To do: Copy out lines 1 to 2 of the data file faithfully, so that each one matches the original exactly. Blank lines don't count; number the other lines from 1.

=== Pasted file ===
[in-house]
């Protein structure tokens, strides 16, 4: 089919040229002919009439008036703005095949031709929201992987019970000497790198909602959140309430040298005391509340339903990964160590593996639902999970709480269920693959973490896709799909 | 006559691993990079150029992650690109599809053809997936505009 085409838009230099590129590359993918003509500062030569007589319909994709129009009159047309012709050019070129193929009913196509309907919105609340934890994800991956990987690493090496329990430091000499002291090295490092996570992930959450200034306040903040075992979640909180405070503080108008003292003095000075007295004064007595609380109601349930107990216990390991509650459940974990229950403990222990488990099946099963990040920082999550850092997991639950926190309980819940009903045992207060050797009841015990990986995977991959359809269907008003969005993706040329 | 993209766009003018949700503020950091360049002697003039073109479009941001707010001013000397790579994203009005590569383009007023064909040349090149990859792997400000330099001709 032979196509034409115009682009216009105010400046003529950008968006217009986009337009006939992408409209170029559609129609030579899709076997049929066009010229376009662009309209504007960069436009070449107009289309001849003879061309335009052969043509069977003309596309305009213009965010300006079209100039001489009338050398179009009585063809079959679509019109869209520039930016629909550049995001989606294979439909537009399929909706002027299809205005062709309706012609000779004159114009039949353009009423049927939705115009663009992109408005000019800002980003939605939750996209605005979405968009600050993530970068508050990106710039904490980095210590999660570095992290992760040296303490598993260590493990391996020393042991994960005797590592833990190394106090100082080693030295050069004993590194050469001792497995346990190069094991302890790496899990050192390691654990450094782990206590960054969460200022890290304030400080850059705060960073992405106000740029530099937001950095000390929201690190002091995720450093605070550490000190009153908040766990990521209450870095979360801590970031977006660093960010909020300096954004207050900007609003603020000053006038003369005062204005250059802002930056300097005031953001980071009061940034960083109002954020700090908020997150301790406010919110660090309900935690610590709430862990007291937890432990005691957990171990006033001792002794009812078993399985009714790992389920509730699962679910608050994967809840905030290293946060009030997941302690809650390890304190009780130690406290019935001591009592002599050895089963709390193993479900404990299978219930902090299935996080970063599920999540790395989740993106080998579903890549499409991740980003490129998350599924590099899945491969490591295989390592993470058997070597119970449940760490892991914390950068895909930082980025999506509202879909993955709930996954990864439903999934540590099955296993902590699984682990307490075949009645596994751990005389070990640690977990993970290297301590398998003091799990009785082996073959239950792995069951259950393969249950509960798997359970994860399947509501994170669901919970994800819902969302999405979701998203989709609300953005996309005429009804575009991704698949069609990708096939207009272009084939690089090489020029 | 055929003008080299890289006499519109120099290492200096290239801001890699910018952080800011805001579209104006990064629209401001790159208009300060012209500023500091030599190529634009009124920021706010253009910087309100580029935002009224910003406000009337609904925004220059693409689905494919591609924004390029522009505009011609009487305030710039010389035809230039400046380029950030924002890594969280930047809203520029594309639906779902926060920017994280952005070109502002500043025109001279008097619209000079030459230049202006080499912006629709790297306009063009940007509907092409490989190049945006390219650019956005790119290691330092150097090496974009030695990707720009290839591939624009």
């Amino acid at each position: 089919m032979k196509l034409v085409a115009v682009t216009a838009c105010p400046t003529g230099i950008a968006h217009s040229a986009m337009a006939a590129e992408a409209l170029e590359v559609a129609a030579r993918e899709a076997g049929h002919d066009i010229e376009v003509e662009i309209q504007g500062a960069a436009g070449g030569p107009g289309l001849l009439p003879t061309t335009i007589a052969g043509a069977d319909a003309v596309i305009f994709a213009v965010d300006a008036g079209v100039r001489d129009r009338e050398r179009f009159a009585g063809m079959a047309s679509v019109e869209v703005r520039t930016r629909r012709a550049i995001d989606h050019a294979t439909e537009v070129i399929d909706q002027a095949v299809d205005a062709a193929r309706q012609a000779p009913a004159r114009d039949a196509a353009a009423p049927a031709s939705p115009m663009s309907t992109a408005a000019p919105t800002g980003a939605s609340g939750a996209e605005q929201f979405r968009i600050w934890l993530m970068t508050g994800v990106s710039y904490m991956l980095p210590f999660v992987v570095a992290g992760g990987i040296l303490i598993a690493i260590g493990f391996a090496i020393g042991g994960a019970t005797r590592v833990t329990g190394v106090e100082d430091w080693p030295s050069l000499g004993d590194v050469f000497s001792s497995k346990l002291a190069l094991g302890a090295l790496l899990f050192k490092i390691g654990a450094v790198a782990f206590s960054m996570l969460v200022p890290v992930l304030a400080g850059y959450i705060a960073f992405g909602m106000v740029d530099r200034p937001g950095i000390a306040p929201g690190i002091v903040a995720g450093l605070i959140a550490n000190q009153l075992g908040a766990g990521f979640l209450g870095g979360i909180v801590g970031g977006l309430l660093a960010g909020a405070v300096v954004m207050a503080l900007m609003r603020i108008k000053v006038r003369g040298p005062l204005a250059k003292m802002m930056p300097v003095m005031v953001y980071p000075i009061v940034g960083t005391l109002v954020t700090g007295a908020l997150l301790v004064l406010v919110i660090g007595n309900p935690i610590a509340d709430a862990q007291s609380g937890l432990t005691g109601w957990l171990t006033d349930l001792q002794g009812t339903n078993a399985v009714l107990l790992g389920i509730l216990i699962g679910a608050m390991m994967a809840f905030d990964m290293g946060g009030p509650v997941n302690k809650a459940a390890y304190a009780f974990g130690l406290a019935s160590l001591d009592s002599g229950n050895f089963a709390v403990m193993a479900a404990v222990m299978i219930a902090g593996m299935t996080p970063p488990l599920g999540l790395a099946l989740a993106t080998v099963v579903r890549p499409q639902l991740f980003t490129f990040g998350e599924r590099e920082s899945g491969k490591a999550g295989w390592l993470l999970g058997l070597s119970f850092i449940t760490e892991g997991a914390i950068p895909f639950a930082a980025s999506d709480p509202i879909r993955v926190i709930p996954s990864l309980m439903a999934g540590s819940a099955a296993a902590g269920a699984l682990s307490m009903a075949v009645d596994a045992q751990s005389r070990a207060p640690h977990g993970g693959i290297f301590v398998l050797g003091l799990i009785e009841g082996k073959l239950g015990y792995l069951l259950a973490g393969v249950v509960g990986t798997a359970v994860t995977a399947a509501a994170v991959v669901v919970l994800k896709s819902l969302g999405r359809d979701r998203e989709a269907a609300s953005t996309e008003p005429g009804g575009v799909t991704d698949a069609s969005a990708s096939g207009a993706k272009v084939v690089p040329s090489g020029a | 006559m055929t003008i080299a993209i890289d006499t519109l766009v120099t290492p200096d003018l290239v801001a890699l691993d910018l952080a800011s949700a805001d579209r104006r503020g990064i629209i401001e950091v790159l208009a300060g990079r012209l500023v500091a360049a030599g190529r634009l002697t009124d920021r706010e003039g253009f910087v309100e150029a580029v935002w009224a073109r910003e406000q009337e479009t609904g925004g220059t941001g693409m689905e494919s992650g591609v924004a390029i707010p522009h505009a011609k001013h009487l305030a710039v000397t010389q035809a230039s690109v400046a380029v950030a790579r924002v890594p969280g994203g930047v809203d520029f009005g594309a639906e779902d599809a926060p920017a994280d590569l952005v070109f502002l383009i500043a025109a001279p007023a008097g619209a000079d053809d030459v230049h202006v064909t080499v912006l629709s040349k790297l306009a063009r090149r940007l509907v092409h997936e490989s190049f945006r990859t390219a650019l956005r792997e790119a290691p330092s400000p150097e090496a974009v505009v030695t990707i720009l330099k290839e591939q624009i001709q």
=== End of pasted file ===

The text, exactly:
[in-house]
């Protein structure tokens, strides 16, 4: 089919040229002919009439008036703005095949031709929201992987019970000497790198909602959140309430040298005391509340339903990964160590593996639902999970709480269920693959973490896709799909 | 006559691993990079150029992650690109599809053809997936505009 085409838009230099590129590359993918003509500062030569007589319909994709129009009159047309012709050019070129193929009913196509309907919105609340934890994800991956990987690493090496329990430091000499002291090295490092996570992930959450200034306040903040075992979640909180405070503080108008003292003095000075007295004064007595609380109601349930107990216990390991509650459940974990229950403990222990488990099946099963990040920082999550850092997991639950926190309980819940009903045992207060050797009841015990990986995977991959359809269907008003969005993706040329 | 993209766009003018949700503020950091360049002697003039073109479009941001707010001013000397790579994203009005590569383009007023064909040349090149990859792997400000330099001709 032979196509034409115009682009216009105010400046003529950008968006217009986009337009006939992408409209170029559609129609030579899709076997049929066009010229376009662009309209504007960069436009070449107009289309001849003879061309335009052969043509069977003309596309305009213009965010300006079209100039001489009338050398179009009585063809079959679509019109869209520039930016629909550049995001989606294979439909537009399929909706002027299809205005062709309706012609000779004159114009039949353009009423049927939705115009663009992109408005000019800002980003939605939750996209605005979405968009600050993530970068508050990106710039904490980095210590999660570095992290992760040296303490598993260590493990391996020393042991994960005797590592833990190394106090100082080693030295050069004993590194050469001792497995346990190069094991302890790496899990050192390691654990450094782990206590960054969460200022890290304030400080850059705060960073992405106000740029530099937001950095000390929201690190002091995720450093605070550490000190009153908040766990990521209450870095979360801590970031977006660093960010909020300096954004207050900007609003603020000053006038003369005062204005250059802002930056300097005031953001980071009061940034960083109002954020700090908020997150301790406010919110660090309900935690610590709430862990007291937890432990005691957990171990006033001792002794009812078993399985009714790992389920509730699962679910608050994967809840905030290293946060009030997941302690809650390890304190009780130690406290019935001591009592002599050895089963709390193993479900404990299978219930902090299935996080970063599920999540790395989740993106080998579903890549499409991740980003490129998350599924590099899945491969490591295989390592993470058997070597119970449940760490892991914390950068895909930082980025999506509202879909993955709930996954990864439903999934540590099955296993902590699984682990307490075949009645596994751990005389070990640690977990993970290297301590398998003091799990009785082996073959239950792995069951259950393969249950509960798997359970994860399947509501994170669901919970994800819902969302999405979701998203989709609300953005996309005429009804575009991704698949069609990708096939207009272009084939690089090489020029 | 055929003008080299890289006499519109120099290492200096290239801001890699910018952080800011805001579209104006990064629209401001790159208009300060012209500023500091030599190529634009009124920021706010253009910087309100580029935002009224910003406000009337609904925004220059693409689905494919591609924004390029522009505009011609009487305030710039010389035809230039400046380029950030924002890594969280930047809203520029594309639906779902926060920017994280952005070109502002500043025109001279008097619209000079030459230049202006080499912006629709790297306009063009940007509907092409490989190049945006390219650019956005790119290691330092150097090496974009030695990707720009290839591939624009």